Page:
We live in an age of interruptions. Even though the connected world offers us both convenience and social interactions, consumers are increasingly seeking meaningful and simpler experiences offline. People are looking for personal enrichment beyond the worlds of work, social media, and city life – some are escaping to the outdoors, others leave their phones at home when going to a restaurant with their friends. People are getting increasingly overwhelmed by certain things, and complicated packaging with too much material is connected to stress and irresponsibility. So now, not only do companies need to address the physical needs of the consumer, they also need to address the consumer’s spiritual and emotional well-being. There is a constant challenge to make slimmer products which are both easy and intuitive to use. The goal should be to reduce the clutter on the shelves, and ensure top-notch integration between the product and the packaging.

To consider:
– How can you consider consumers’ spiritual and emotional well-being?
– How can you simplify your packaging?
– How can you be simple, bold, intuitive and reduce the clutter?

A good example:
Lightweighting is now part of almost every brand owner request. Ecover’s washing liquid bottles have been inspired by the skeleton structures of algae. By applying the same principles of that skeleton structure, Ecover was able to create an aesthetically pleasing plastic bottle that uses 15 per cent less plastic without losing mechanical capacity. Reducing rather than adding is the essence of minimalistic design thinking. Many health juice bottles are minimising their label sizes, using the juice’s colour as a backdrop of the design. This is a good way of giving the consumers what they want – less fuzz and more nature!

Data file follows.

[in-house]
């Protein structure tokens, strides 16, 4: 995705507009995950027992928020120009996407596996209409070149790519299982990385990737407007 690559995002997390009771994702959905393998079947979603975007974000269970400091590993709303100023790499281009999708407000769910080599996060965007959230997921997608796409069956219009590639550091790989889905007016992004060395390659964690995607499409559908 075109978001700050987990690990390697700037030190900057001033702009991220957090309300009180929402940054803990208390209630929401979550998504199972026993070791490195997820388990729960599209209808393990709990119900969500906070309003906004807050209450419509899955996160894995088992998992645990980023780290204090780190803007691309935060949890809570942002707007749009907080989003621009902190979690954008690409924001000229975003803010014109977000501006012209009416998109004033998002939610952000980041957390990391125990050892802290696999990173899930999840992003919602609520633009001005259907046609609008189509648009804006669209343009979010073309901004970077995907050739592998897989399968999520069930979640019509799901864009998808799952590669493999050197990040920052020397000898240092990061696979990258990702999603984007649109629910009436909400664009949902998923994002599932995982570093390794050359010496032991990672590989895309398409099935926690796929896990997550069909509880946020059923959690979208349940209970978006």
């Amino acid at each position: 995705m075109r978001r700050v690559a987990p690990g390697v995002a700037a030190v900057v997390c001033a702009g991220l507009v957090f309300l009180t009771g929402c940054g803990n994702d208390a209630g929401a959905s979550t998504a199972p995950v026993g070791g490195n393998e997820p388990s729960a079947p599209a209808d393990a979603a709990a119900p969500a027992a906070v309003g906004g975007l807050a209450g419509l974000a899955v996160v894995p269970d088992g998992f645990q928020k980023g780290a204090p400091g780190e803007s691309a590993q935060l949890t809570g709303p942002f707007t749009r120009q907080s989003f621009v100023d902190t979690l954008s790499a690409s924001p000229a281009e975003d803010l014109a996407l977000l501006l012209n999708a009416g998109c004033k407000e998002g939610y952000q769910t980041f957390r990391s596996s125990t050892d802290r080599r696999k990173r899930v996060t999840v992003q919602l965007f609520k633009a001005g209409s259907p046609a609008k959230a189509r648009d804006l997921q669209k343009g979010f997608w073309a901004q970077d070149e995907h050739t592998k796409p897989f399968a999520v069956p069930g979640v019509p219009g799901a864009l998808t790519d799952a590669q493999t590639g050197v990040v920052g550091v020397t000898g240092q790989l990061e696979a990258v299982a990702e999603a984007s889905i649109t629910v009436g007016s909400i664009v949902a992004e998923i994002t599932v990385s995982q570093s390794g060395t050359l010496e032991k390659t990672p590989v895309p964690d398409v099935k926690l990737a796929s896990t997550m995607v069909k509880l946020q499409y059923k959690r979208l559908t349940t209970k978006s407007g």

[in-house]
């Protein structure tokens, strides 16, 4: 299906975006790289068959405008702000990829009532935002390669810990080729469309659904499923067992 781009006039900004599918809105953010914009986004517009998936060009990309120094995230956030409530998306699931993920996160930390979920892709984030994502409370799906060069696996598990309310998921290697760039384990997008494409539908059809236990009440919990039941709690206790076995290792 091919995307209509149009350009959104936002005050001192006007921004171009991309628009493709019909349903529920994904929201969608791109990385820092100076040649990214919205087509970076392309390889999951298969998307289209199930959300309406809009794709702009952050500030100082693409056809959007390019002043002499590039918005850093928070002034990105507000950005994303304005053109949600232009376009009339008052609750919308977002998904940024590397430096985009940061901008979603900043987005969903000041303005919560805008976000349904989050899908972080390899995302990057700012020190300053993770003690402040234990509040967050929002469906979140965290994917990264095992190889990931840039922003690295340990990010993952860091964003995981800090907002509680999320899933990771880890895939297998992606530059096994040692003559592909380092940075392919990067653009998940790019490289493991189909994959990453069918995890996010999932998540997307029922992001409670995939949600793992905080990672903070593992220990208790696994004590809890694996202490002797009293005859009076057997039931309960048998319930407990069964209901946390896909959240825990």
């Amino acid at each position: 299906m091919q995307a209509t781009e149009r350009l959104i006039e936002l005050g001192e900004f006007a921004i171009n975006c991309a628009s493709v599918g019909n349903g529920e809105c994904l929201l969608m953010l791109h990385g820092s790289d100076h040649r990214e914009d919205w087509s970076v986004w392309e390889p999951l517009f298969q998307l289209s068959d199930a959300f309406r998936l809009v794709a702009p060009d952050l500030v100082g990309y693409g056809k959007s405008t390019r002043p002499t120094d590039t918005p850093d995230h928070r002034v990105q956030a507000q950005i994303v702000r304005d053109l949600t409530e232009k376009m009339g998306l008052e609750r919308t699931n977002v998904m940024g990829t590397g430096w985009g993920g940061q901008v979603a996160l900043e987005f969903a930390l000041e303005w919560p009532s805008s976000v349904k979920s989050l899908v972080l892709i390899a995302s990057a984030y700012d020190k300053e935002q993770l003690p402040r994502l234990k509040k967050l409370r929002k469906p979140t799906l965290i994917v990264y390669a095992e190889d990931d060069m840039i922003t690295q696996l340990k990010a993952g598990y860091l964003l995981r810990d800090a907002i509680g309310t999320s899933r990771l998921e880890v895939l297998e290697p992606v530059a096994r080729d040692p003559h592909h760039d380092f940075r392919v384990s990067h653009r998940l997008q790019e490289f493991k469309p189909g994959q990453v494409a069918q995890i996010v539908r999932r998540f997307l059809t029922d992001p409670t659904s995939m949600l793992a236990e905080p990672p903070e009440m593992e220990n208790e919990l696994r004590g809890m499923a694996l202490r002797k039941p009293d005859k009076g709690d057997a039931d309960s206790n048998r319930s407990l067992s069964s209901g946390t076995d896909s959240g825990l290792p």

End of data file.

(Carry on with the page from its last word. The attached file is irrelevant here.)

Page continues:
Consumers can shop anytime, anywhere, and are becoming increasingly demanding in terms of convenience. New technology which is integrated into consumers’ product experiences is only going to grow, advances are being made in materials science, and components are getting smaller. As this sector is quickly evolving in many areas, one thing is clear: consumers and brand owners now want usable products that add real value to their lives, rather than short-term marketing gimmicks. How can smart components help prevent food waste, ensure product safety, generate and store meaningful data for medical purposes, or make the weekly shopping easier? Consumers are embracing the intelligence which is seamlessly integrated in their reality. It is the marriage of technology and simplicity that will help brands connect with consumers in exceptional ways.

To consider:
– What real consumer problems need to be solved?
– How can you create a seamless experience, integrated into consumers’ lifestyle?
– How can the solution be intuitive?

A good example:
Amazon Go is a new kind of store with no checkout required. Amazon created the world’s most advanced shopping technology so you never have to wait in line. Use the Amazon Go app to enter the store, choose the products you want, and go! Amazon uses sensors, video technology and AI algorithms to create this convenient shopping experience. Or take another example: Counterfeit wine is a major problem worldwide, but especially in China. The Smart Wine Bottle, with Thinfilm Open Sense technology, can detect a product’s sealed and open states and wirelessly communicate content to a smartphone or device.


About Kristina de Verdier.

Kristina de Verdier is a designer and strategist, based in Sweden, who works with human-centred packaging design for brands globally. Since 2014, Kristina has managed her own studio, where she helps companies create holistic and bespoke design solutions using consumer insight, strategy and design.